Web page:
Fifty years ago this month, Martin Luther King Jr. was assassinated at his hotel in Memphis.
On the anniversary of his death, April 4, I visited the monument honouring King at the National Mall in Washington, DC. Flanked by rows of cherry trees in full bloom, the granite statue depicting King looks stoically out at the Tidal Basin with an expression the sculptor intended to be of hope and relief.
But not on this dreary day. As rain fell from heavy grey clouds and onto the monument, raindrops streaked down his cheeks as if he were crying.
And yet, the tears seemed fitting.
Half a century after the peak of the civil rights movement, how far have we really come? Fifty years after his death, what would MLK Jr. think of America if he were still alive today?
Are We Really Still Here?
A couple of years ago, I traveled to Birmingham, Alabama on a business trip. My host picked me up from the airport, apologizing for being late. There had been a racial incident between some black and white students at his son’s high school earlier that day, which had called for the school to shut down temporarily.
The next day, I visited the Birmingham Civil Rights Institute. My heart broke as I read the bittersweet inscription on the wall immediately upon entering the building, a quote from MLK Jr.:
“I like to believe that the negative extremes of Birmingham’s past will resolve into the positive and utopian extreme of her future; that the sins of a dark yesterday will be redeemed in the achievements of a bright tomorrow.”
How I wish we were living in the utopian extreme he envisioned. But we are far, far from it.
Still in the twenty-first century, racism actively permeates high schools and college campuses—from crude acts like stapling cotton branches to Confederate flags to violence and mass shootings. Not only do white supremacists and hate groups still exist, but their numbers have actually increased in recent years, especially in the wake of Trump's election to presidency.
In my activist journey, I’ve had to briefly pause many times to ask myself: are we really still here?
Women in North America still have to march for basic human rights a hundred years after being granted the right to vote?
We still need movements like #MeToo to declare that sexual assault isn’t okay?
We still have countries that criminalize people who are gay?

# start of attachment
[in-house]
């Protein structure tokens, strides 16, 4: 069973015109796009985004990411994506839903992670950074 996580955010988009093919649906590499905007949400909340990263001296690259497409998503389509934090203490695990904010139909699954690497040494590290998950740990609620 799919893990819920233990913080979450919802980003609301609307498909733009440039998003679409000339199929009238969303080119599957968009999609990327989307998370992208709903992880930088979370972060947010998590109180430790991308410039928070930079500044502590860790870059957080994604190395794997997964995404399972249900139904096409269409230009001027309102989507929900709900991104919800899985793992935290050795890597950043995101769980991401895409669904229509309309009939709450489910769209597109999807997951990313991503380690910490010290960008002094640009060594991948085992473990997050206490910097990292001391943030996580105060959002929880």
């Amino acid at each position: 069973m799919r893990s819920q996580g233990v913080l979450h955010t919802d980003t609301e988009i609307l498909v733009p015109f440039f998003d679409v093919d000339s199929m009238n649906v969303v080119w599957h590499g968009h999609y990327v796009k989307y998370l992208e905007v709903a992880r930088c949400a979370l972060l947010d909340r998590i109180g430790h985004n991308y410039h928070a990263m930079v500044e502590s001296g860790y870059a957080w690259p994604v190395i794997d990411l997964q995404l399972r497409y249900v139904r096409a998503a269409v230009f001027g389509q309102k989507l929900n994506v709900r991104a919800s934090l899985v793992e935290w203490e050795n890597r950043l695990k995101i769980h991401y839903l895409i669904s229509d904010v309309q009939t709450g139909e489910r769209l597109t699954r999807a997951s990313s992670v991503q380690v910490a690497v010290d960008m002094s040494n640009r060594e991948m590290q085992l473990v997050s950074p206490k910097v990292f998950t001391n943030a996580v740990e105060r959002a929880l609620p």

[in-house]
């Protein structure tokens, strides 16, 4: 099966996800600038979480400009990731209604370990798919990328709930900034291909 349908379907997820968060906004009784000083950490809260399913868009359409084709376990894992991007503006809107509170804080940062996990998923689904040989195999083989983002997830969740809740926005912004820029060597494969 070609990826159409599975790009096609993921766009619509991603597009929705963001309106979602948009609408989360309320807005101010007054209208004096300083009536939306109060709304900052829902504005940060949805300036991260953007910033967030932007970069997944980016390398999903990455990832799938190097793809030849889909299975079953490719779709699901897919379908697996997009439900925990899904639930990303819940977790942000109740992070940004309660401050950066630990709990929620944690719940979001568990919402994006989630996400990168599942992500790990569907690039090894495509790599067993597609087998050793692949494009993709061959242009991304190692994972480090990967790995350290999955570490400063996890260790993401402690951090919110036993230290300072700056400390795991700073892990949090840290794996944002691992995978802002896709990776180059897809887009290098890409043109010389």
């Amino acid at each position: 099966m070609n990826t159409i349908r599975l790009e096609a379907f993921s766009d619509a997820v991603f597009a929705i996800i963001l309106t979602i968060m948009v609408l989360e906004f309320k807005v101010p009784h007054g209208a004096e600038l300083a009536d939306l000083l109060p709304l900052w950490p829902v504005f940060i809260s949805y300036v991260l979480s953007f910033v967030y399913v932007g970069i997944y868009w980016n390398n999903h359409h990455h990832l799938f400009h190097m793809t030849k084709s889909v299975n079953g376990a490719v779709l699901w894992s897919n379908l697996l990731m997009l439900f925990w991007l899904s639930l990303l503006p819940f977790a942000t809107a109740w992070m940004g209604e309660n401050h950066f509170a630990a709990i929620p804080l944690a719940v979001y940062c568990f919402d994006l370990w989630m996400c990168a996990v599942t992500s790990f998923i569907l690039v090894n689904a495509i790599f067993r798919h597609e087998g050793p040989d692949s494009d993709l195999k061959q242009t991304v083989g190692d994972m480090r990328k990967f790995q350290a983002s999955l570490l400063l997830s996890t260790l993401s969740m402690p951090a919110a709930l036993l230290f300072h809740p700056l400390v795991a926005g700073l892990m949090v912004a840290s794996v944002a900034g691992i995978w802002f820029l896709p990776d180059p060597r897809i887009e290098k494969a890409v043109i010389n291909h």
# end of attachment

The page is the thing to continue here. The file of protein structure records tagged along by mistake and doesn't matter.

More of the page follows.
We are still so prejudiced that we even need to declare something so basic as “Black Lives Matter”?
Have we truly made any meaningful progress?
Undoubtedly, we’ve had stepping stones in the path toward racial equality. Jim Crow laws have been abolished. Schools and buses and public washrooms are no longer legally segregated. Voting no longer depends on the pigmentation of a person’s skin. And African Americans have made incredible accomplishments in the last fifty years: earning Olympic gold medals, flying solo around the world and into space, receiving Nobel Peace Prizes and Academy awards, and becoming executives in everything from Ivey League Schools to being President of the United States.
But what hasn't changed is that people are still broken.
Relationships are still fragmented.
Communities are still divided.
As long as people buy into the destructive value systems that consider some humans to be more worthy than others, we will still have racism.
We will still see violent rallies like Charlottesville.
Police brutalities will continue to claim the lives of people like Philando Castile and Alton Sterling and a long list of others.
Black churches will still be attacked and burned to the ground.
As King himself said, "The arc of the moral universe is long, but it bends toward justice." Naturally, laws will keep improving and the black community will continue to rise. But until we can acknowledge the humanity and value of people who don't look like us, our progress will be limited. Justice will be limited.
Despair Without Defeat
As I watched the raindrop tears streaming down the stone face of MLK Jr’s statue, the answer was right in front of me the whole time. Etched into the memorial is a quote from his infamous “I Have a Dream” speech: “Out of the mountain of despair, a stone of hope.”
Yes, we are still living in times of despair.
America is still broken.
Our world is still broken.
And, quite frankly, I do think King would be devastated with the state of the US today—heartbroken, but not without hope.
Why? Because I don’t think MLK Jr. was only about fighting against something.
I think he also stood for something—like love.
I believe there’s more to the current American narrative than racism, however prevalent it may be.
I believe there's hope for our world, no matter how broken it may be.
We can (and should) mourn that we still need advocates for racial minorities. We should let it anger us, but not make us bitter. We should stand against it, while also standing for all that’s good in this world. There’s a lot of work left for us to do, but there is also much for us to celebrate and enjoy, too.
Our world is messy and broken, but it’s also a beautiful place worth redeeming.